How infertility gave me the gift of compassion about abortion

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I never thought I'd have any compassion or understanding for someone who has had an abortion.

The thought of killing a developing baby so offended everything in me, it was virtually impossible to imagine a scenario where I could ever get past it — especially the longer our battle with infertility dragged on. Wherever I go, I always seem to make friends with the atheists, the liberals and the outsiders, but I've never made room for those who fight on the side of abortion.

My wife Jennie and I have found a way to have joy and love despite the baby-shaped hole in our hearts, but we really do feel empty inside at times. And seeing that empty look in my loving wife's eyes was almost too much to bear. I've dealt with physical pain my whole life and I can handle a lot. What forced me to me knees day after day and night after night, however, was seeing my beautiful wife try to be strong for me.

Who doesn't love a good concert?Photo credit: Jon Boldt

I know we don't get everything we want in life, but the 14-year rollercoaster of infertility has been gut-wrenchingly painful, and not something I would wish on my worst enemy. Jennie is my best friend, and while I know the fires of life we have endured have forged a bond that will never be broken, it doesn't make it any easier — and man, do those fires get hot!

Some little boys dream of being an astronaut, some an athlete. Not me. All I ever wanted to be was a dad. Whether it was how to throw a baseball, how to cook the perfect steak or how to drive, I dreamt of the day I would be the one passing knowledge on to a little boy of my own.

I am the oldest of seven and I have three sisters, and the way they looked at my dad made me want to have a little girl of my own — I couldn't wait to be wrapped around her little finger. Just thinking of that now brings a tear to my eye and has me more determined than ever to not give up.

RELATED: The slippery slope of abortion just fell off a cliff

We just spent the last year consulting with more fertility specialists and trying different treatments, and ultimately, IVF. We found out a few weeks ago that our embryo that was created and transferred did not take, and the pregnancy never even got off the ground.

We had been so hopeful and thought for sure this was the time it would work. Needless to say, we were crushed. I tried to pick up the pieces as quickly as possible so I could be there for her, and I did, but it wasn't easy. Now we are facing what could be our final shot (unless we win the Powerball or something).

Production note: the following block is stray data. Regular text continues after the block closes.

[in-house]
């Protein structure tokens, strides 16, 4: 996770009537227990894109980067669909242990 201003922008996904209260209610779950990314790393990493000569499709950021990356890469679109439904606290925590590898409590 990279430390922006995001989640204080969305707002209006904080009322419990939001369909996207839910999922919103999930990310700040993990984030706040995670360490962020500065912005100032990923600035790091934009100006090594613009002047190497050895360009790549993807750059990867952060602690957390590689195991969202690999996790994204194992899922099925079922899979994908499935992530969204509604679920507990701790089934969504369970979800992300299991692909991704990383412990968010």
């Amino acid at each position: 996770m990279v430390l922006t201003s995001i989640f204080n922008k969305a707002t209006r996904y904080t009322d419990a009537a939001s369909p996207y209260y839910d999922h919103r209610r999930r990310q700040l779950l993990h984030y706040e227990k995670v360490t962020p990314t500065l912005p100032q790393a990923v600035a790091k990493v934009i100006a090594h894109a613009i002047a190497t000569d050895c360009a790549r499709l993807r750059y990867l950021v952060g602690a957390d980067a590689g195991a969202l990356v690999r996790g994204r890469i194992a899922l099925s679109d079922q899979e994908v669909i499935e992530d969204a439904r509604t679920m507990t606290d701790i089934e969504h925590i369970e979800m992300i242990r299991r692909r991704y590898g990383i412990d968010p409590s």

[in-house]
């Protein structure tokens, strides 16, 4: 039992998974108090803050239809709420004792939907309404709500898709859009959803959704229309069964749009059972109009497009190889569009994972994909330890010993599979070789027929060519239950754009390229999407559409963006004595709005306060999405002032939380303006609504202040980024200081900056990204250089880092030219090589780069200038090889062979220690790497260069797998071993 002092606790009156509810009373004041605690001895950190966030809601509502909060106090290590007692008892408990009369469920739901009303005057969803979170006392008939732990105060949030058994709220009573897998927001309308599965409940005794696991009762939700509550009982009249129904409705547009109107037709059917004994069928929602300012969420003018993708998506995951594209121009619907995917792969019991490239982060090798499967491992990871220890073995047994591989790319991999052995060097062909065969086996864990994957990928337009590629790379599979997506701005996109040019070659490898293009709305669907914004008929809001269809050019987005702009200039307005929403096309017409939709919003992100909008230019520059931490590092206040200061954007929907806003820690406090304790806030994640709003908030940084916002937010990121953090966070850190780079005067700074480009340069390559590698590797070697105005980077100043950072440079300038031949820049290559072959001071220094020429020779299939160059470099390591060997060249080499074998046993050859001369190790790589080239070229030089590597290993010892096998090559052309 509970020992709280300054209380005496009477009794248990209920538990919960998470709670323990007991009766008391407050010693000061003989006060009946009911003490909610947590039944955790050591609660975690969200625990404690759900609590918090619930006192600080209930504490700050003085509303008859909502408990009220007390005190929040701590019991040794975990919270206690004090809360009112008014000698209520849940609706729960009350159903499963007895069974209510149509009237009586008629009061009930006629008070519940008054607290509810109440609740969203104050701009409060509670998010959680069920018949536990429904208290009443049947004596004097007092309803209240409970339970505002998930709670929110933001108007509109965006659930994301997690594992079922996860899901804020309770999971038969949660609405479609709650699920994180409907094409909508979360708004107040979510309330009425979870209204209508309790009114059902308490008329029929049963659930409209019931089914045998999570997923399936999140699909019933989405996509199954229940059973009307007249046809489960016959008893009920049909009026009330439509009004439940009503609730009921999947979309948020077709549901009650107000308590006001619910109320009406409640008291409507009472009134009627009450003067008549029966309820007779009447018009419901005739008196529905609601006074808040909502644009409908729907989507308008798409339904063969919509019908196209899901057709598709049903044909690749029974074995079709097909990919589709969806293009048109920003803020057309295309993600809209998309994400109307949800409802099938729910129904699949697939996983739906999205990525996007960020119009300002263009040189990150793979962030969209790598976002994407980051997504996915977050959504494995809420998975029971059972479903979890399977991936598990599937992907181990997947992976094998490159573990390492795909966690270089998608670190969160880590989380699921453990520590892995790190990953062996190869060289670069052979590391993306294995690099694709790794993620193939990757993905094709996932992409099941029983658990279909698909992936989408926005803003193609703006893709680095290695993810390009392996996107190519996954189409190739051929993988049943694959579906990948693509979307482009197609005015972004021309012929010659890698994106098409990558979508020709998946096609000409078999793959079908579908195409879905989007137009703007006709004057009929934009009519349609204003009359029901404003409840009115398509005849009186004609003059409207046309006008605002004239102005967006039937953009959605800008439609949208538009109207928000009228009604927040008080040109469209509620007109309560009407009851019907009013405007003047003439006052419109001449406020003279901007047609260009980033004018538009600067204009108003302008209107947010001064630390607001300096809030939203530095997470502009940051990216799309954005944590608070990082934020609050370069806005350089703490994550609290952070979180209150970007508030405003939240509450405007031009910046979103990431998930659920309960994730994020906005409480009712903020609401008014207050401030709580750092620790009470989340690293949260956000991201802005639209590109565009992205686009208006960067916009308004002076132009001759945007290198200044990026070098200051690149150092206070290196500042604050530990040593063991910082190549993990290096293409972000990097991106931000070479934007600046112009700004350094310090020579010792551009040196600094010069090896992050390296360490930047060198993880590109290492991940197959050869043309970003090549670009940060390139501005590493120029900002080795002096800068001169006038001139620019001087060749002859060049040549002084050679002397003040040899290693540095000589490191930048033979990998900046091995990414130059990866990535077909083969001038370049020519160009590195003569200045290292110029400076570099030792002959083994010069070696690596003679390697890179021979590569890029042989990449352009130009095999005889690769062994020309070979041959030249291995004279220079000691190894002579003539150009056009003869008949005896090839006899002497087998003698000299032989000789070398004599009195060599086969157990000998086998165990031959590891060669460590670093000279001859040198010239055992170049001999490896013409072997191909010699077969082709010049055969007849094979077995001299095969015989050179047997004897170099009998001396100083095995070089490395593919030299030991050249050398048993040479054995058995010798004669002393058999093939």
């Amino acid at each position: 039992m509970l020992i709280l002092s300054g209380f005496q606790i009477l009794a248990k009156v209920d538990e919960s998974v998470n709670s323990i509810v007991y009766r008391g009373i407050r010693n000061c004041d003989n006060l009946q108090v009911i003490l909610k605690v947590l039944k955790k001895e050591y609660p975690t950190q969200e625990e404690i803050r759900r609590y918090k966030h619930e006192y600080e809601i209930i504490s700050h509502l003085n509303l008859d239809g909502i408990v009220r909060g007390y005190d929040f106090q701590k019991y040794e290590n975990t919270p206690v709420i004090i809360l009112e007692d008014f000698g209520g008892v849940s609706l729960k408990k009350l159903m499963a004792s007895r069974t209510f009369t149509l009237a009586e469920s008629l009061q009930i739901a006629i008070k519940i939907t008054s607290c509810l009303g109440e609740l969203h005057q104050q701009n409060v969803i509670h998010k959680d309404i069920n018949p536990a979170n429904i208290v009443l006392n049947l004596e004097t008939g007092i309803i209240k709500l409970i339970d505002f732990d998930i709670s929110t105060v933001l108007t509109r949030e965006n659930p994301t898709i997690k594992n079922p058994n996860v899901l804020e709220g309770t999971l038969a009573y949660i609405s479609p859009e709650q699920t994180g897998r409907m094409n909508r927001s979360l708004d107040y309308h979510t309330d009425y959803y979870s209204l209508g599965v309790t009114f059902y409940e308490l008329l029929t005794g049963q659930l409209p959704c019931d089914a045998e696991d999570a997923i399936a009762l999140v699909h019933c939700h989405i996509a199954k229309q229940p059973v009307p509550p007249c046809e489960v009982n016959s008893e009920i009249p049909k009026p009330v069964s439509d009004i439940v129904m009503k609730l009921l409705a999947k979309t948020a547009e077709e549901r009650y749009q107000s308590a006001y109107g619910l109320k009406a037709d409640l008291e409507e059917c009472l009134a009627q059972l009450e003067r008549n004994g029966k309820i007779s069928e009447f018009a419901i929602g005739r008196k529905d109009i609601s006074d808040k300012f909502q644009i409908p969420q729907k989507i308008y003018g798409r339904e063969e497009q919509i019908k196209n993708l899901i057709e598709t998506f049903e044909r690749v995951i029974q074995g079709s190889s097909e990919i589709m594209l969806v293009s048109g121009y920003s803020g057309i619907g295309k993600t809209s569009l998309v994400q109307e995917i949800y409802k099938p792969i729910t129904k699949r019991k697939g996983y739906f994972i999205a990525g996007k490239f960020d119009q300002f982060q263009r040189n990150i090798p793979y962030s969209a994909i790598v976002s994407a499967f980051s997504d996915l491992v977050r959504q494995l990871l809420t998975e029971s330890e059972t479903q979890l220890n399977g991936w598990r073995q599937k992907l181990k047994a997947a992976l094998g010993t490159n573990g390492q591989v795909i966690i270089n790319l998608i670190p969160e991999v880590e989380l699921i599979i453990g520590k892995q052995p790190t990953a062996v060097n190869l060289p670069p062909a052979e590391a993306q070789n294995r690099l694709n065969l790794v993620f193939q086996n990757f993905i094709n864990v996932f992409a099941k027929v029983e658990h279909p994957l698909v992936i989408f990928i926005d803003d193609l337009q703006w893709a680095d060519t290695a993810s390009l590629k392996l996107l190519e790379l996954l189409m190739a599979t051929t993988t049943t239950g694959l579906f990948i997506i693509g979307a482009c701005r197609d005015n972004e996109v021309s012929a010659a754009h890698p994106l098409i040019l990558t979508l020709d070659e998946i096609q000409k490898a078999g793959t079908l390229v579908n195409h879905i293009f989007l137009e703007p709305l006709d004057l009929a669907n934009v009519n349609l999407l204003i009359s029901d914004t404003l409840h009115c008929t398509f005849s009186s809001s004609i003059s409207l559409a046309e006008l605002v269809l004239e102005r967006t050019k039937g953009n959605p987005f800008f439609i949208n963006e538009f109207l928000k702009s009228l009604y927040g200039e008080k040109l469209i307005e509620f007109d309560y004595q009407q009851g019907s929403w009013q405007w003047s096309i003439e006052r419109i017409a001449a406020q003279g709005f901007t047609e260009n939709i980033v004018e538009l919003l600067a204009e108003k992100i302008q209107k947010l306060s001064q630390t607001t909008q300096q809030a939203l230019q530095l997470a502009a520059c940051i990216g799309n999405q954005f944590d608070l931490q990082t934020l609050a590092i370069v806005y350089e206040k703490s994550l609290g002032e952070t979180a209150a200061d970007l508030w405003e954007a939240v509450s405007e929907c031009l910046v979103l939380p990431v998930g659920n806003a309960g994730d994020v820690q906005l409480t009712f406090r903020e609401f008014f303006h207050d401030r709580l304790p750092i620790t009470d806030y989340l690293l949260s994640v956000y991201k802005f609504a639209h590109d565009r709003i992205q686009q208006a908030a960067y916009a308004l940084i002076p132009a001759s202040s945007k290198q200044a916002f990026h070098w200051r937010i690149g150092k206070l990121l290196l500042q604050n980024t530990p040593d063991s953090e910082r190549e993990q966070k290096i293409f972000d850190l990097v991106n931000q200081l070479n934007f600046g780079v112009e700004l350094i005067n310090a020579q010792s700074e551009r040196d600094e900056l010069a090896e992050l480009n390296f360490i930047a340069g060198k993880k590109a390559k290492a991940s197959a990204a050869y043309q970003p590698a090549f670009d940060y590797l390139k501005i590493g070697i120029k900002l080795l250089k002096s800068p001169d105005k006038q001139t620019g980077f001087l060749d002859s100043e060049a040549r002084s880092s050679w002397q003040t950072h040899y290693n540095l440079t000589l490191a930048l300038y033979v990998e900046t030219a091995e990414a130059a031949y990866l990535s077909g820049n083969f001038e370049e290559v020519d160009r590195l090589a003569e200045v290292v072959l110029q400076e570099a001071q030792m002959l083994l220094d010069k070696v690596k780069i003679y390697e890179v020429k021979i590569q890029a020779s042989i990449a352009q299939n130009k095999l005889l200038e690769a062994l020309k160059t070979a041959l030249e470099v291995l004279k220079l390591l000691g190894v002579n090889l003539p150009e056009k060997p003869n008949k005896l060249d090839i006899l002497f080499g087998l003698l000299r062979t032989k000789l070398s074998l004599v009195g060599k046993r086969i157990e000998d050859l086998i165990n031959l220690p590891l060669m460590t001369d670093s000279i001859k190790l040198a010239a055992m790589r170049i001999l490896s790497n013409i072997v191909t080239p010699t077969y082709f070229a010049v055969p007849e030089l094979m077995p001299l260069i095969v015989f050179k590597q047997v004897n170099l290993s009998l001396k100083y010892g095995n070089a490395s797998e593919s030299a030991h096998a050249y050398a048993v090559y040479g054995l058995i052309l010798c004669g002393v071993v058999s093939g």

This is the moment we thought all our dreams came true.Photo credit: Jon Boldt

Throughout this process, I can't help but think of all the unwanted pregnancies versus how many people are struggling with infertility. It really started to upset me thinking about all the drug addicts and teenagers who were, as Barack Obama said, "punished with a baby." I found myself becoming angry, bitter and resentful.

Just a quick glance at the numbers is enough to make your head explode.

In 2017, there were about 880,000 abortions. At any given time, about 10 percent of women between the ages of 15-44 struggle to conceive — that is 6.1 million in total. Think about that. There are enough women who want to have a baby but can't to adopt the number of aborted babies nearly 7 times over. The cost of adoption is a whole other can of worms I won't get into, but if we could reform adoption, we could all but eliminate the need for any abortions.

Over the past couple of months, I've lost count of the number of shots I've administered to my wife. First, it was the hormones to aid in the egg retrieval process, and then it was to help the embryo to implant and continue to grow. Over that period of time, I was excited and hopeful, yet the nagging feelings of resentment wouldn't pass.

You don't want to know how much money is in this picture!Photo credit: Jon Boldt

I knew the only way to get over these feelings was through prayer and the power of the Atonement of Jesus Christ, so I went to work. I didn't want to be angry anymore. I wanted to enjoy the process of getting pregnant, so I hit my knees. The thoughts came slowly at first, and one was something Glenn shared that might not seem like it correlates at first, but bear with me.

This is what he said:

Hate is not the opposite of love, apathy is.

Here's the meaning: hate and love operate based on the same emotions and engagement — but with different goals and outcomes. What kills love is not hate, it's apathy. And this inspired me to come up with a solution. I felt like I couldn't overcome this without putting together a path forward, and this quote hit me like a bolt of lightning.

We don't stand much of a chance on changing the minds of the militant left, and they don't stand much of a chance of changing the minds of pro-lifers. The battle lies in the mushy middle where apathy has a stranglehold. Apathy is the enemy to both pro-life and pro-choice advocates — whoever wins that battle wins the war.